Sony resurrects classics

BY SAMUEL GUGLIELMO
Features Editor

On Oct 26, 2000, Sony launched the PlayStation 2 in the United States. During its nearly 13 year production cycle – Sony didn’t stop making PS2s until 2013 – the PlayStation 2 went on to become the highest selling video game console of all time, with its final total of 155 million consoles sold still not having been surpassed to this date. Besides this, many popular franchises either got their start on, or saw new entries on, the PlayStation 2.

Yet this was years ago, and the current console is the PlayStation 4. You can’t just pop a PlayStation 2 game in, as it won’t work. It seems we’re being met half-way though, as Sony surprises us with the new PlayStation 2 classic section.

Not originally announced by Sony, the feature originally only became available to a select group of people on Nov 17, 2015. To celebrate the launch of “Star Wars: Battlefront,” Sony released a special PlayStation 4 bundled with that game and a “Star Wars” classic game collection. Three of the classic games were PlayStation 2 games, including “Star Wars: Bounty Hunter,” “Star Wars: Jedi Starfighter,” and “Star Wars: Racer Revenge.” While Sony said nothing about it, independent tests were strongly suspicious that the games were being emulated rather than remastered. Sure enough, a few days later Sony quietly confirmed that the games were indeed being emulated, and that more information would come soon.

Soon turned out to be Dec 4, 2015, when Sony finally announced that PlayStation 2 emulation would be coming to the PlayStation 4. The games aren’t altered significantly from their original form. The resolution is bumped up to 1080p, trophies have been added, and the games can make use of PlayStation 4 features like Remote Play and streaming. Most importantly they were coming soon. Really soon. As in now.

Launching with eight games, Sony picked a rather interesting bunch to lead the pack. All three PlayStation 2 “Grand Theft Auto” games were included, along with popular car combat game “Twisted Metal: Black.” For the other four games, Sony went with some more obscure choices. Role playing games “Dark Cloud” and “Rogue Galaxy” were very well received when they came out, even if they didn’t quite sell well. Action-adventure game “The Mark of Kri” was in the same boat. Finally, the fighting game “War of the Monsters” wasn’t quite as well received as the other games but does have its cult following.

Since the program has launched, a total of 15 games have been re-released. Besides the eight launched games and the three “Star Wars” games, Sony has mostly dug into more obscure games since. The most popular was probably rhythm/rapping game “PaRappa the Rapper 2.” Also included was “Dark Cloud 2,” “Arc the Lad: Twilight of Spirits,” and “FantaVision.” Only two more games are currently confirmed to be coming to the program, these being cult classic platformer “Psychonauts” and fighting game “The King of Fighters 2000.”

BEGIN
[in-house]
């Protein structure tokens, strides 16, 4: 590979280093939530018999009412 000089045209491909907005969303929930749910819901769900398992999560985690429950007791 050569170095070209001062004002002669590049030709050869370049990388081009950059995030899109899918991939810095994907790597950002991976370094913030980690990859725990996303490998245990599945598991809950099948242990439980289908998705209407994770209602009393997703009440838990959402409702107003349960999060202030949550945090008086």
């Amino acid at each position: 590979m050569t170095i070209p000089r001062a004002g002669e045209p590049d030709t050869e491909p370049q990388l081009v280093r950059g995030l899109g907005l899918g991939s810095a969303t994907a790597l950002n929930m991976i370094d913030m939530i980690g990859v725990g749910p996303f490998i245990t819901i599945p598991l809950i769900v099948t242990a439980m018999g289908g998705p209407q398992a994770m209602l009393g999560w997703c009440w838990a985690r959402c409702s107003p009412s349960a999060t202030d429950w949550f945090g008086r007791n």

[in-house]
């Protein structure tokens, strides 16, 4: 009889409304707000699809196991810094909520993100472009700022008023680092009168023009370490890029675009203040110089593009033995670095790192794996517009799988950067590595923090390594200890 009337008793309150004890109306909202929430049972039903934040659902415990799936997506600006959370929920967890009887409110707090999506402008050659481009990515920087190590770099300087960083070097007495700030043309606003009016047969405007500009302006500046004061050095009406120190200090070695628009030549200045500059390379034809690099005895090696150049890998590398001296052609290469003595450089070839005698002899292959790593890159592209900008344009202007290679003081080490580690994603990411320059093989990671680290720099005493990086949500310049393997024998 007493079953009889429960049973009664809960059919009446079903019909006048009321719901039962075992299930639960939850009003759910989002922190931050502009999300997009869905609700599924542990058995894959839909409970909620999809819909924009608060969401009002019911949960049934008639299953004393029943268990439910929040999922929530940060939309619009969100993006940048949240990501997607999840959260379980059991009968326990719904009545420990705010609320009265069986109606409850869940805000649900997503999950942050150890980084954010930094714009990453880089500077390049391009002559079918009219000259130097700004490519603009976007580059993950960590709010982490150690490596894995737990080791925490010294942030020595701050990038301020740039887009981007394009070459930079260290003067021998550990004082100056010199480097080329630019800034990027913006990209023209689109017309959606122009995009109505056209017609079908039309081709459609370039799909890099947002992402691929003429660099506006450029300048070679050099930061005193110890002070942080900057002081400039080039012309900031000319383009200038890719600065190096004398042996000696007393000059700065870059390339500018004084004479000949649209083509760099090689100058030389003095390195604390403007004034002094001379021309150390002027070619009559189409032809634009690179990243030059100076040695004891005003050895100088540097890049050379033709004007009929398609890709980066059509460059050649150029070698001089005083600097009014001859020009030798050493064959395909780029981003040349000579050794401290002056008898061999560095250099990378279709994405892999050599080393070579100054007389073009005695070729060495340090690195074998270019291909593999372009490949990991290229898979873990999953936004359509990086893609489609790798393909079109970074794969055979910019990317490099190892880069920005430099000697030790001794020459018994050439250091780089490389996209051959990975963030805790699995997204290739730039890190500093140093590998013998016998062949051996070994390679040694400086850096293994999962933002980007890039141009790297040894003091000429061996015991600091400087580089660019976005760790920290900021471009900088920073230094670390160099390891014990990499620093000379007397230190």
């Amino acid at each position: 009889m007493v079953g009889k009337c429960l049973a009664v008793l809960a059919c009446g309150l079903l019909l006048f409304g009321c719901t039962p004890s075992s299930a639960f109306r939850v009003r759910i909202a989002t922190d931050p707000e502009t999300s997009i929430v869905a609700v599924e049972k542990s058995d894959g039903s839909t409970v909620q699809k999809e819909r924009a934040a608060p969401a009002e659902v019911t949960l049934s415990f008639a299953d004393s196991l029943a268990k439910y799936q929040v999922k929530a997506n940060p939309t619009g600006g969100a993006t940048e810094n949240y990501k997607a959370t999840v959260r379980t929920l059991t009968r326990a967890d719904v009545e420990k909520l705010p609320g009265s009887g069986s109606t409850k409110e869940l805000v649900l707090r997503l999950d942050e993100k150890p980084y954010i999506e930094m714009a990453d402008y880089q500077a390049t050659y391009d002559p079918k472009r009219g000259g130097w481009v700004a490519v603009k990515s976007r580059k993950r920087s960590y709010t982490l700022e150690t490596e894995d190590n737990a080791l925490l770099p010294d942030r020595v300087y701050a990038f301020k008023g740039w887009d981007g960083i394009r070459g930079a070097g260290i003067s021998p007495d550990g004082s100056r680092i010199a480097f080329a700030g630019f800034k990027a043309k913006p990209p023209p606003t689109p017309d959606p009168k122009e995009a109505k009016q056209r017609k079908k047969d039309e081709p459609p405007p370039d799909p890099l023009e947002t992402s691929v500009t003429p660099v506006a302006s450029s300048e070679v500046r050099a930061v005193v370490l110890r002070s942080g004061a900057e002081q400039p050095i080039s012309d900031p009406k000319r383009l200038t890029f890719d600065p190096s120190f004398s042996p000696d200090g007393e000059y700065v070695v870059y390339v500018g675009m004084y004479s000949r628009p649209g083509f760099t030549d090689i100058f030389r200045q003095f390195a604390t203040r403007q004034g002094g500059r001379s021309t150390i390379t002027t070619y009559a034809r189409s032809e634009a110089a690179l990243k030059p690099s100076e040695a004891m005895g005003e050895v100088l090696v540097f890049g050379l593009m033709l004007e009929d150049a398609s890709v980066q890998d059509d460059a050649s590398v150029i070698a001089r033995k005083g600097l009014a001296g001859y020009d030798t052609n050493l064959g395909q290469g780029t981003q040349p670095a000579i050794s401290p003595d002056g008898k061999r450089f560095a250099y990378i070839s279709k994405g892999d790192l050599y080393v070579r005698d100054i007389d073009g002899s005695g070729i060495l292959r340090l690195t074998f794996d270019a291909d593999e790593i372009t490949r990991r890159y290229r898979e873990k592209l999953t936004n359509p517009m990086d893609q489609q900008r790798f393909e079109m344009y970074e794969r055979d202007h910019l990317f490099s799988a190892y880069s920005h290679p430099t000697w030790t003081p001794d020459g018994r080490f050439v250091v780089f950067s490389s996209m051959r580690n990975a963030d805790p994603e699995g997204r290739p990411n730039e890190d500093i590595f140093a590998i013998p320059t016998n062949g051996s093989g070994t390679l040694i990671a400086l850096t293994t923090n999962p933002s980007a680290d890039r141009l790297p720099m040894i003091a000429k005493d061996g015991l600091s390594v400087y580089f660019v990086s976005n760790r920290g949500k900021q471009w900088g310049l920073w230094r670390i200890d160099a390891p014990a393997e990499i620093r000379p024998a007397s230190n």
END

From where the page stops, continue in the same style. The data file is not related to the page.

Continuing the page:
There is a bit of controversy around the program. With only 17 games total, the program isn’t even close to getting some of the biggest classics from the PlayStation 2 era. This also isn’t the first time Sony has launched a PlayStation 2 classics program, with the PlayStation 3 having something similar only without the bump up in resolution and trophies provided by the PlayStation 4. For some reason if you bought one of the games on the PlayStation 3 then you’ll have to rebuy it on the PlayStation 4, something that is one of the biggest critiques of the program. Speaking of rebuying, some people feel the prices of the games are a little too high. With the games hovering around the $10-$15 mark, it may seem a little strange to sell a piece of software nearly 16 years old for that price.

Yet there can definitely be some positives from this program as well. Companies can use these games to judge how much interest there is in a classic series and determine how much people want a potential sequel. Games that may not have been successful their first run around now have a cheap and easy way to get one more shot. Plus, there’s just a lot of good games on the PlayStation 2, and a chance to replay them or experience them for the first time is well worth it.

There’s still thousands of games on the PlayStation 2 that could use another shot at life. With the recent surprise announcement of “Ace Combat 7”, I personally would love to see “Ace Combat 5: The Unsung War” show up. Got a PlayStation 2 classic you’d want to replay? Let us know at Youngtownedition@gmail.com

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